For Mixed Emotions members, the co-ed acappella group isn’t just a musical organization.
“We’re very much a family,” said Will Enoch, president of Mixed Emotions. “We all get along well and hang out together outside of practice and gigs.”
Founded in 1996, Mixed Emotions is the second-oldest acappella group on campus, with 17 members who put in at least two hours of practice three nights a week. However, the group puts in extra practice time before performances.
But Enoch, a senior human nutrition, food and exercise major, said spending so much time together has enhanced the group dynamic — a sentiment Ray Yankey, one of the group’s music directors, echoed.
“You’re with them so much, so ultimately you develop friendships. (When I graduate), I’ll really miss that,” Yankey, a senior civil engineering major, said.
Yankey joined the group in the fall semester of his freshman year. Initially, he also tried out for Naturally Sharp, an all-male acappella group. Because of scheduling conflicts, he chose Mixed Emotions but said he has no regrets.
“I liked the mixed group because you have a lot of ranges to work with,” Yankey said. “You have so many more octaves to work with, and it just sounds much cooler.”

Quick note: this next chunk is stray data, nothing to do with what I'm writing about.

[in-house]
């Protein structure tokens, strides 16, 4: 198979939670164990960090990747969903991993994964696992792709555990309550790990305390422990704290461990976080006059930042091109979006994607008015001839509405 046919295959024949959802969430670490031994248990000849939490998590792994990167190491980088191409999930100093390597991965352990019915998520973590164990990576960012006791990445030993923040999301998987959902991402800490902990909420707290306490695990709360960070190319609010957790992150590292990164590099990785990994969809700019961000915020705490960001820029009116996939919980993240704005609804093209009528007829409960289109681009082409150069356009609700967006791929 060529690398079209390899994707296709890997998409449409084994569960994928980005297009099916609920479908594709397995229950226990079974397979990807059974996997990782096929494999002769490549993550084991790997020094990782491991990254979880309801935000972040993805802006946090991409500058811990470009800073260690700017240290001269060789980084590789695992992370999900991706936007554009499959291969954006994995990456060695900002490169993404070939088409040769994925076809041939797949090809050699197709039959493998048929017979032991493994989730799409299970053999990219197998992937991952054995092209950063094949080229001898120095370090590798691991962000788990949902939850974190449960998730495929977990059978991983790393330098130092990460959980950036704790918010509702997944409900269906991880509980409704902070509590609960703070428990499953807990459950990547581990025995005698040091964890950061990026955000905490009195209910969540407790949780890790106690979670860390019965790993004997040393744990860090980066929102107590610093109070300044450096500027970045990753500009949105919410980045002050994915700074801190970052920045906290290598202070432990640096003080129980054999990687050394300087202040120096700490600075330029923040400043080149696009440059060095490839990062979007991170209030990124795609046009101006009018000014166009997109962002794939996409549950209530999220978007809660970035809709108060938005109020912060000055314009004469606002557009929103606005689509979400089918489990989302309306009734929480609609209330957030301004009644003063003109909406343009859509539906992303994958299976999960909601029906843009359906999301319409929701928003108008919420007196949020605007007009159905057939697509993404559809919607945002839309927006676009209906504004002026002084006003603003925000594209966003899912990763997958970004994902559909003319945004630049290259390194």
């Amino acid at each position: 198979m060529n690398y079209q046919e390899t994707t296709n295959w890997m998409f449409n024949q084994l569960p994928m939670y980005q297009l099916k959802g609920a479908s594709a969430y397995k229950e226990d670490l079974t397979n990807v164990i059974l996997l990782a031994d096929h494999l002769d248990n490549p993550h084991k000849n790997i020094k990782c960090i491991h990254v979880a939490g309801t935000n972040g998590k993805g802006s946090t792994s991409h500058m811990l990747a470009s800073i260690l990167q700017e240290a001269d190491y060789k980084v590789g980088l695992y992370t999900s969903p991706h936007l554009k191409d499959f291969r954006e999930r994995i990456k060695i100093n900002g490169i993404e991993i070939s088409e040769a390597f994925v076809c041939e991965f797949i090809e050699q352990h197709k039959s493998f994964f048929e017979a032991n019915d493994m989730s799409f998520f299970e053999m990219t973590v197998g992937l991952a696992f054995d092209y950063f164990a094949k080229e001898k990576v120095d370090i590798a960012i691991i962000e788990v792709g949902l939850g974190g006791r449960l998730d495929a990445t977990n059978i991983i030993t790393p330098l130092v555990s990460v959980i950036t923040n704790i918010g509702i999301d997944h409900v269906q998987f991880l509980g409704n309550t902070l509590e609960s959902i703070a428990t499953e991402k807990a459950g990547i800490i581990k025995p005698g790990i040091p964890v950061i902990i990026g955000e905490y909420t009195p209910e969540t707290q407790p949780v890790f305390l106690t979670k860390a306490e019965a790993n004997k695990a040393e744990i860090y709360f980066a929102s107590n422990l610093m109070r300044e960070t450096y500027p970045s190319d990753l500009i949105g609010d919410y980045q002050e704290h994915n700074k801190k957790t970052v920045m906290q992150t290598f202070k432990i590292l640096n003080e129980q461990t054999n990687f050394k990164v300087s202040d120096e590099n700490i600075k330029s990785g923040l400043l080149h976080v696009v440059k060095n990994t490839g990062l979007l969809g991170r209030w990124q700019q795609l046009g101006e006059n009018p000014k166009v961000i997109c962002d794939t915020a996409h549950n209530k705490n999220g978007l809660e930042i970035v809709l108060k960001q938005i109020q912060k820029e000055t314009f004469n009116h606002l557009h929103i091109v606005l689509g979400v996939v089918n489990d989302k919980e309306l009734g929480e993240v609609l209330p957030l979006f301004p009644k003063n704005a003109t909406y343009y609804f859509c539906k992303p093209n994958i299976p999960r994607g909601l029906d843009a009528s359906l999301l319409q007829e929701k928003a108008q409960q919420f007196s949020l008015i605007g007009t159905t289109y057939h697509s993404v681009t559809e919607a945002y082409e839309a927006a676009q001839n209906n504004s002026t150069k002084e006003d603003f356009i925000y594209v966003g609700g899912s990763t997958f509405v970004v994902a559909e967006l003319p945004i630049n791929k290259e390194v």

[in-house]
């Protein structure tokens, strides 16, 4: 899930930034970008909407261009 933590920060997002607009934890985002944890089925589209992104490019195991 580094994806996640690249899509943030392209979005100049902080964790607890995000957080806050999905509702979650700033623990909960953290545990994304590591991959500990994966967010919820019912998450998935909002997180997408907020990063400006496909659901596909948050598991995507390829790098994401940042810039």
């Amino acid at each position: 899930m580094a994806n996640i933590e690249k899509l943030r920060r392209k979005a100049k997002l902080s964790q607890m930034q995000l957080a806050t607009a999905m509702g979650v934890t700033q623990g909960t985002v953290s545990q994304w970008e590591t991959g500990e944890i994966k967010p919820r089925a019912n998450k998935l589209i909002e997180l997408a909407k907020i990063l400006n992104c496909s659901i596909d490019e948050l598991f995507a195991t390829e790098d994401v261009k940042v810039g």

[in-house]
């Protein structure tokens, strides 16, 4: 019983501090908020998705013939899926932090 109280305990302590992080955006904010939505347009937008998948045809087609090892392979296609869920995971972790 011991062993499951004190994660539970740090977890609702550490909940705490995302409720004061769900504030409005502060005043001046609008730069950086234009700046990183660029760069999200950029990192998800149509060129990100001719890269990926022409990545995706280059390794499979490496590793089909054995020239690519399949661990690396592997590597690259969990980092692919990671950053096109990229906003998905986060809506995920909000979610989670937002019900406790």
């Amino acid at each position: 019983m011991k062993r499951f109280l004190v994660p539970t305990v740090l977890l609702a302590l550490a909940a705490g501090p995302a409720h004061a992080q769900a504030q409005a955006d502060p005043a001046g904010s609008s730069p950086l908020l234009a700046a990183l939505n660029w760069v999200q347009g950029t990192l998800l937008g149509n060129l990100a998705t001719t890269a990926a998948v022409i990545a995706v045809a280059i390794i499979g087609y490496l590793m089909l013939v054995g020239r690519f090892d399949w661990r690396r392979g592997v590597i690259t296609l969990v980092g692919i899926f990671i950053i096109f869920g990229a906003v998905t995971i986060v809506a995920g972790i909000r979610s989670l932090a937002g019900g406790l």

During Yankey’s sophomore year he become one of the group’s three music directors — he and the other directors arrange music, conduct the group and lead warm-ups.
“Essentially we do anything a chorus teacher would do in high school,” Yankey said.
Aside from practices and its own concerts, the group performs at various local events and locations — at Relay for Life, for the Make-A-Wish Foundation and at Blacksburg High School.
The group’s repertoire of songs is just as diverse, ranging from classic oldies to the newest in pop. Mixed Emotions will perform such songs at its upcoming concert, which will take place on April 21 at 7:30 p.m. in the Graduate Life Center auditorium.
Its sound will soon take a more permanent form, as Mixed Emotions plans to release its first full-length CD — the album is titled “MEMOrable” — on the same day as its concert.
Mixed Emotions worked with Breaking The Curse Productions to record the album, and a sneak peak is available on the company’s website, BreakingTheCurseMusic.com.
Producing the CD was time consuming — the group spent between 12 to 14 hours each day in a studio over a period of three weekends.
“We’ve been to competitions before, but I think our biggest accomplishment will be releasing the full CD,” Yankey said
The release of the album will be bittersweet for graduating seniors, including Yankey, who will graduate in December.
“First and foremost (I’ll miss) the music,” he said. “When you’re singing that much and it just goes away, (as it does) over the summer, there’s sort of a void, so it’s going to be hard.”